Generation Computer Systems, 13, 1997.
C. M. Bishop, Neural Networks for Pattern Recognition. Oxford University Press,
1995.
L. Breiman, J. Friedman, R. Olshen, and C. Stone. Classification and Regression
Trees. Wadsworth International Group, 1984.
C. J. C. Burges. A Tutorial on Support Vector Machines for Pattern Recognition.
Data Mining and Knowledge Discovery, 2(2): 121-168, 1998.
P. K. Chan and S. J. Stolfo. Learning arbiter and combiner trees from partitioned
data for scaling machine learning. KDD'95.
W. Cohen. Fast effective rule induction. ICML'95.
G. Cong, K.-L. Tan, A. K. H. Tung, and X. Xu. Mining top-k covering rule groups for
gene expression data. SIGMOD'05.
A. J. Dobson. An Introduction to Generalized Linear Models. Chapman and Hall,
1990.
G. Dong and J. Li. Efficient mining of emerging patterns: Discovering trends and
differences. KDD'99.
October 7, 2012 Data Mining: Concepts and Techniques 97
References (2)
R. O. Duda, P. E. Hart, and D. G. Stork. Pattern Classification, 2ed. John Wiley and
Sons, 2001
U. M. Fayyad. Branching on attribute values in decision tree generation. AAAI94.
Y. Freund and R. E. Schapire. A decision-theoretic generalization of on-line
learning and an application to boosting. J. Computer and System Sciences, 1997.
J. Gehrke, R. Ramakrishnan, and V. Ganti. Rainforest: A framework for fast decision
tree construction of large datasets. VLDB98.
J. Gehrke, V. Gant, R. Ramakrishnan, and W.-Y. Loh, BOAT -- Optimistic Decision Tree
Construction. SIGMOD'99.
T. Hastie, R. Tibshirani, and J. Friedman. The Elements of Statistical Learning: Data
Mining, Inference, and Prediction. Springer-Verlag, 2001.
D. Heckerman, D. Geiger, and D. M. Chickering. Learning Bayesian networks: The
combination of knowledge and statistical data. Machine Learning, 1995.
M. Kamber, L. Winstone, W. Gong, S. Cheng, and J. Han. Generalization and decision
tree induction: Efficient classification in data mining. RIDE'97.
B. Liu, W. Hsu, and Y. Ma. Integrating Classification and Association Rule. KDD'98.
W. Li, J. Han, and J. Pei, CMAR: Accurate and Efficient Classification Based on
Multiple Class-Association Rules, ICDM'01.
October 7, 2012 Data Mining: Concepts and Techniques 98
References (3)
T.-S. Lim, W.-Y. Loh, and Y.-S. Shih. A comparison of prediction accuracy,
complexity, and training time of thirty-three old and new classification
algorithms. Machine Learning, 2000.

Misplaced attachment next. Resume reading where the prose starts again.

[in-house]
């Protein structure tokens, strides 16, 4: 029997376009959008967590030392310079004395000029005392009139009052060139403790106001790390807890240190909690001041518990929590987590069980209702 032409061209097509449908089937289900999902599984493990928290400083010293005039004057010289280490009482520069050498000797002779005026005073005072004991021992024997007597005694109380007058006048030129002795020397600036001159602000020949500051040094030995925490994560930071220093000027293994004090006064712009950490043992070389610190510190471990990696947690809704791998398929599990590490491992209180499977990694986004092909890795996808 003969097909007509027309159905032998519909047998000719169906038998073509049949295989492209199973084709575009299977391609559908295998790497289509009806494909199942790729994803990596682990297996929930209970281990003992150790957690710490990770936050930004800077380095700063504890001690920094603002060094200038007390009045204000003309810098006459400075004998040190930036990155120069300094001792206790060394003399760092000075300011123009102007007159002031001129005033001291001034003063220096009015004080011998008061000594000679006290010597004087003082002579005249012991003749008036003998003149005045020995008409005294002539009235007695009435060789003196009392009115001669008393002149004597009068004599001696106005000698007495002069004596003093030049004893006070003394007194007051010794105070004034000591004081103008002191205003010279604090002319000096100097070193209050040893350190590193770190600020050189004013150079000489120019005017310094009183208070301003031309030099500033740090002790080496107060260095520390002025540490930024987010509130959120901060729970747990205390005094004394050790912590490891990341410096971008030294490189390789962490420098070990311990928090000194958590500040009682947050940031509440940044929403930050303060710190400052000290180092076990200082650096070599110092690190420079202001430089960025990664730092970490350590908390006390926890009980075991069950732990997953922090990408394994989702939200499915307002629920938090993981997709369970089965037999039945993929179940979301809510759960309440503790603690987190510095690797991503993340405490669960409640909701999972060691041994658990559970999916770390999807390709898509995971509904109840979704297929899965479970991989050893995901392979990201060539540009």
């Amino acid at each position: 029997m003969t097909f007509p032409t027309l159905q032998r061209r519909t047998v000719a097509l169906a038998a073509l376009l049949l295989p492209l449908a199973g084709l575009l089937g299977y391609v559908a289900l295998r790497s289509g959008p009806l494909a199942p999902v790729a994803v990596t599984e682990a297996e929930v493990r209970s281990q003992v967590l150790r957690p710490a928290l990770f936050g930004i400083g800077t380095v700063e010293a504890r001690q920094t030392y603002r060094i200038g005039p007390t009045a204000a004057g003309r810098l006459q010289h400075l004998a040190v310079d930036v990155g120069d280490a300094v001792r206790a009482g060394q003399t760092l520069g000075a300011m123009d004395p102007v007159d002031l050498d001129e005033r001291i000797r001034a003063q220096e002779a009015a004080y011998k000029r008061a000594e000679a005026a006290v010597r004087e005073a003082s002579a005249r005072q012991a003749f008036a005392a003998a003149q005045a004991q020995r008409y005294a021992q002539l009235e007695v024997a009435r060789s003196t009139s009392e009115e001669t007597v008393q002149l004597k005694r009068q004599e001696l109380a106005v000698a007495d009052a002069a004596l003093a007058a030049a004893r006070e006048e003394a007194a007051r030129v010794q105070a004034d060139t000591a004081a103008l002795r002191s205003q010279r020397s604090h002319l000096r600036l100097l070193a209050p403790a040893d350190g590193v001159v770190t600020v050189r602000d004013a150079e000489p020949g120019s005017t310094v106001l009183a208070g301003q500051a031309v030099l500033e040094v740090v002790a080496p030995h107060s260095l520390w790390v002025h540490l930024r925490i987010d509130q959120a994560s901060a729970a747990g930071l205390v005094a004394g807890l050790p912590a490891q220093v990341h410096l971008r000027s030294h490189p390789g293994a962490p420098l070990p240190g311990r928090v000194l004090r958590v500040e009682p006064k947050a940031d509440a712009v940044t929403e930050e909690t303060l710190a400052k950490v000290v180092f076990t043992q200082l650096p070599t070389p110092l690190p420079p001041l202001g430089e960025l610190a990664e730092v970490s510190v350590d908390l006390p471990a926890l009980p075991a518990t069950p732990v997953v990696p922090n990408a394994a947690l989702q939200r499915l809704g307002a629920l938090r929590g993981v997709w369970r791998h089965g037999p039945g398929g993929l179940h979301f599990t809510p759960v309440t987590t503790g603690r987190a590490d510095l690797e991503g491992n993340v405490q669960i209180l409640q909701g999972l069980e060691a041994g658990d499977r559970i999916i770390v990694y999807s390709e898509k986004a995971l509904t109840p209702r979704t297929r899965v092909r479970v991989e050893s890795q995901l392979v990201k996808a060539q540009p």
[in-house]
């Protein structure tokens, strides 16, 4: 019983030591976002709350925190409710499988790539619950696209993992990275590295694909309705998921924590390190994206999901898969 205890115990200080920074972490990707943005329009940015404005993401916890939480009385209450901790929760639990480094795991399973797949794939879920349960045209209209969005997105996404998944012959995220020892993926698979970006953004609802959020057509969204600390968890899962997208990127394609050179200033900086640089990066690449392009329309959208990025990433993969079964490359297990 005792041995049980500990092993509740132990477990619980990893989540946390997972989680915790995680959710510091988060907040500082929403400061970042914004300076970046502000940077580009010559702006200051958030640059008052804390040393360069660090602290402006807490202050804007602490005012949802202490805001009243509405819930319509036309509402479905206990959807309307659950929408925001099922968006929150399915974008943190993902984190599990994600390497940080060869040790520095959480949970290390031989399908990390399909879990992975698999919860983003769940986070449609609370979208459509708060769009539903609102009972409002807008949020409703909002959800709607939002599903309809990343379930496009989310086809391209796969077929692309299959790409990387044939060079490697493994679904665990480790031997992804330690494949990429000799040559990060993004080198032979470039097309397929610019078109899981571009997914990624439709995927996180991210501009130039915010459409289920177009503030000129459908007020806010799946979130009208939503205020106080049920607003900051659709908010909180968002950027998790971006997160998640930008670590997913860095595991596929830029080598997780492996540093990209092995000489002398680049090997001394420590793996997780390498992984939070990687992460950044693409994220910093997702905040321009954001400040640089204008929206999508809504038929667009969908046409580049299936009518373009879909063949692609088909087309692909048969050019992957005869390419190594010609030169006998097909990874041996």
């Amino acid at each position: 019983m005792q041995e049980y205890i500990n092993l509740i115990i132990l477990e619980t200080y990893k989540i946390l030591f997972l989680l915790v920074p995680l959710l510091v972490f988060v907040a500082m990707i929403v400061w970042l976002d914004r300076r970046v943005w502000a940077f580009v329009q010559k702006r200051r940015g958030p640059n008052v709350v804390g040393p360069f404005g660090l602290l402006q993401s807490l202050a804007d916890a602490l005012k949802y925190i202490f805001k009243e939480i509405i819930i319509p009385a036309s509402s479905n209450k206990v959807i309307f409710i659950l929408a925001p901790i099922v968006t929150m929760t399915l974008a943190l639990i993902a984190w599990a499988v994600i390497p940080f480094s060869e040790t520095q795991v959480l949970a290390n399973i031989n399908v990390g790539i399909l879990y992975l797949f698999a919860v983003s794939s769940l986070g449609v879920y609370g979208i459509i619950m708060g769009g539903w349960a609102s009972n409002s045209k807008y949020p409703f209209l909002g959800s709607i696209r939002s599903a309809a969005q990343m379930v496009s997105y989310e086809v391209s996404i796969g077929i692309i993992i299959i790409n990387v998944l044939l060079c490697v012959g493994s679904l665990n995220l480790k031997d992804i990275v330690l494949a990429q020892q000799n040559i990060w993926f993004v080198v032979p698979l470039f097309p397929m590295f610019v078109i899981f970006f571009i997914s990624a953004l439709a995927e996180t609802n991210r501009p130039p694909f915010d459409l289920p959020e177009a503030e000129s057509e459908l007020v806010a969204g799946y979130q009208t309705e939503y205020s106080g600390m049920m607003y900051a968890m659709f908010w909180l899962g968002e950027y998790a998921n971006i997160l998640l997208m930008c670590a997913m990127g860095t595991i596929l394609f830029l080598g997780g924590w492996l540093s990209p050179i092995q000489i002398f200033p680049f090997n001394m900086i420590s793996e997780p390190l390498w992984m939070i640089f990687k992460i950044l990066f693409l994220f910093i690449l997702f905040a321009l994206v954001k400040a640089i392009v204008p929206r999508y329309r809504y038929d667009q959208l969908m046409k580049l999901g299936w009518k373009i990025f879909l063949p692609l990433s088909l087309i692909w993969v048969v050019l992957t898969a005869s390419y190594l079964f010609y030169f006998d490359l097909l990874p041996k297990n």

J. Magidson. The Chaid approach to segmentation modeling: Chi-squared
automatic interaction detection. In R. P. Bagozzi, editor, Advanced Methods of
Marketing Research, Blackwell Business, 1994.
M. Mehta, R. Agrawal, and J. Rissanen. SLIQ : A fast scalable classifier for data
mining. EDBT'96.
T. M. Mitchell. Machine Learning. McGraw Hill, 1997.
S. K. Murthy, Automatic Construction of Decision Trees from Data: A Multi-
Disciplinary Survey, Data Mining and Knowledge Discovery 2(4): 345-389, 1998
J. R. Quinlan. Induction of decision trees. Machine Learning, 1:81-106, 1986.
J. R. Quinlan and R. M. Cameron-Jones. FOIL: A midterm report. ECML93.
J. R. Quinlan. C4.5: Programs for Machine Learning. Morgan Kaufmann, 1993.
J. R. Quinlan. Bagging, boosting, and c4.5. AAAI'96.

October 7, 2012 Data Mining: Concepts and Techniques 99
References (4)
R. Rastogi and K. Shim. Public: A decision tree classifier that integrates building
and pruning. VLDB98.
J. Shafer, R. Agrawal, and M. Mehta. SPRINT : A scalable parallel classifier for
data mining. VLDB96.
J. W. Shavlik and T. G. Dietterich. Readings in Machine Learning. Morgan Kaufmann,
1990.
P. Tan, M. Steinbach, and V. Kumar. Introduction to Data Mining. Addison Wesley,
2005.
S. M. Weiss and C. A. Kulikowski. Computer Systems that Learn: Classification
and Prediction Methods from Statistics, Neural Nets, Machine Learning, and
Expert Systems. Morgan Kaufman, 1991.
S. M. Weiss and N. Indurkhya. Predictive Data Mining. Morgan Kaufmann, 1997.
I. H. Witten and E. Frank. Data Mining: Practical Machine Learning Tools and
Techniques, 2ed. Morgan Kaufmann, 2005.
X. Yin and J. Han. CPAR: Classification based on predictive association rules.
SDM'03
H. Yu, J. Yang, and J. Han. Classifying large data sets using SVM with
hierarchical clusters. KDD'03.